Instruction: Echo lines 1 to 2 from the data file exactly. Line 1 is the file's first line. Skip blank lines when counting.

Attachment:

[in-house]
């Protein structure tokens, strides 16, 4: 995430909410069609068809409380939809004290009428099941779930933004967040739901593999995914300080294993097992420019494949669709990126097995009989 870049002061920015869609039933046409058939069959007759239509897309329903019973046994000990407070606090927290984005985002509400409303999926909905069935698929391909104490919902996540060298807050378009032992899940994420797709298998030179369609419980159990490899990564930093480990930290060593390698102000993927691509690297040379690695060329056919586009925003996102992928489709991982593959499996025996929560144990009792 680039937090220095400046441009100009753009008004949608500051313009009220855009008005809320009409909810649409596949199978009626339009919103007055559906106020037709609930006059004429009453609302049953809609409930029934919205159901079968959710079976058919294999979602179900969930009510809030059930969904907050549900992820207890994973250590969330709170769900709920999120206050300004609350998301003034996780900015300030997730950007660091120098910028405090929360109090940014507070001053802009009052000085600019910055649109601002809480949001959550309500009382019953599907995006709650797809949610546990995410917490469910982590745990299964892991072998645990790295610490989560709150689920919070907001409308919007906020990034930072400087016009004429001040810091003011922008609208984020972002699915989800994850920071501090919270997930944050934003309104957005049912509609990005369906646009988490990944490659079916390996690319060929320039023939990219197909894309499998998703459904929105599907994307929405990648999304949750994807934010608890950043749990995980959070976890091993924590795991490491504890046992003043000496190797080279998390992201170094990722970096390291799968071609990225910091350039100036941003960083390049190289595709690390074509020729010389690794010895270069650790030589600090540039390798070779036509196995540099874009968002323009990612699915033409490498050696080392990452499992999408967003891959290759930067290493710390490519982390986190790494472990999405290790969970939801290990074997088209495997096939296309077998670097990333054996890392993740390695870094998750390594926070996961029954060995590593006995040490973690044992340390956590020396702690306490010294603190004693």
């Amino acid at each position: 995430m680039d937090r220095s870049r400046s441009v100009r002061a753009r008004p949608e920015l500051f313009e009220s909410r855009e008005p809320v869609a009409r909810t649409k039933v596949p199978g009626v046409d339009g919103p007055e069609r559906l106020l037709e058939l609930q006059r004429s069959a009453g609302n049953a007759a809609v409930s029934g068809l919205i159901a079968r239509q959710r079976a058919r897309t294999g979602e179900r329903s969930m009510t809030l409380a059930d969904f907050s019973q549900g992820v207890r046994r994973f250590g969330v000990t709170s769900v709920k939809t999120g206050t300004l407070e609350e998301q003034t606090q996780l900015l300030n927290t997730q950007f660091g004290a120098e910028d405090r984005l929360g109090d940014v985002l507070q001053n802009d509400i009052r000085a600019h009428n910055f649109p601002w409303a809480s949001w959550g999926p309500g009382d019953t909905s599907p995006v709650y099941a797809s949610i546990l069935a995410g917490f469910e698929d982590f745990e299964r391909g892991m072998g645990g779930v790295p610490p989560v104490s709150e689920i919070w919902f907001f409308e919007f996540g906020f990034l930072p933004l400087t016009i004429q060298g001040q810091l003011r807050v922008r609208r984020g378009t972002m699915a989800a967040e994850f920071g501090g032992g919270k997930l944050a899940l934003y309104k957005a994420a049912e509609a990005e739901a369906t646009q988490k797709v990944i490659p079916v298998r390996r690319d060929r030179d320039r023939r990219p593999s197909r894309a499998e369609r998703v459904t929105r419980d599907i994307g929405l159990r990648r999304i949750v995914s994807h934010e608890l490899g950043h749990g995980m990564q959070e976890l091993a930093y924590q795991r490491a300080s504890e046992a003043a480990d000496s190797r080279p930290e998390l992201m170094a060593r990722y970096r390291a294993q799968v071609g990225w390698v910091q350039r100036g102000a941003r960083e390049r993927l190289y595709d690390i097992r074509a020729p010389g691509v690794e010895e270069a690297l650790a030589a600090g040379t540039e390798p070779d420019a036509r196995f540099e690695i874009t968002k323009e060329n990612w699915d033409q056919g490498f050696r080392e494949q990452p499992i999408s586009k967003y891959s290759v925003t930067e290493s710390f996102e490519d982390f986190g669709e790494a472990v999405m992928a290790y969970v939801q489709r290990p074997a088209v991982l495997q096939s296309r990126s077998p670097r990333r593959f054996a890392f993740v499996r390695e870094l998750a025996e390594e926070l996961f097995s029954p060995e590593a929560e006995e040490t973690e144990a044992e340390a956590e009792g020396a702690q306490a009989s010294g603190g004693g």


[in-house]
């Protein structure tokens, strides 16, 4: 995430909410069609068809409380939809004290009428099941779930933004967040739901593999995914300080294993097992420019494949669709990126097995009989 870049002061920015869609039933046409058939069959007759239509897309329903019973046994000990407070606090927290984005985002509400409303999926909905069935698929391909104490919902996540060298807050378009032992899940994420797709298998030179369609419980159990490899990564930093480990930290060593390698102000993927691509690297040379690695060329056919586009925003996102992928489709991982593959499996025996929560144990009792 680039937090220095400046441009100009753009008004949608500051313009009220855009008005809320009409909810649409596949199978009626339009919103007055559906106020037709609930006059004429009453609302049953809609409930029934919205159901079968959710079976058919294999979602179900969930009510809030059930969904907050549900992820207890994973250590969330709170769900709920999120206050300004609350998301003034996780900015300030997730950007660091120098910028405090929360109090940014507070001053802009009052000085600019910055649109601002809480949001959550309500009382019953599907995006709650797809949610546990995410917490469910982590745990299964892991072998645990790295610490989560709150689920919070907001409308919007906020990034930072400087016009004429001040810091003011922008609208984020972002699915989800994850920071501090919270997930944050934003309104957005049912509609990005369906646009988490990944490659079916390996690319060929320039023939990219197909894309499998998703459904929105599907994307929405990648999304949750994807934010608890950043749990995980959070976890091993924590795991490491504890046992003043000496190797080279998390992201170094990722970096390291799968071609990225910091350039100036941003960083390049190289595709690390074509020729010389690794010895270069650790030589600090540039390798070779036509196995540099874009968002323009990612699915033409490498050696080392990452499992999408967003891959290759930067290493710390490519982390986190790494472990999405290790969970939801290990074997088209495997096939296309077998670097990333054996890392993740390695870094998750390594926070996961029954060995590593006995040490973690044992340390956590020396702690306490010294603190004693």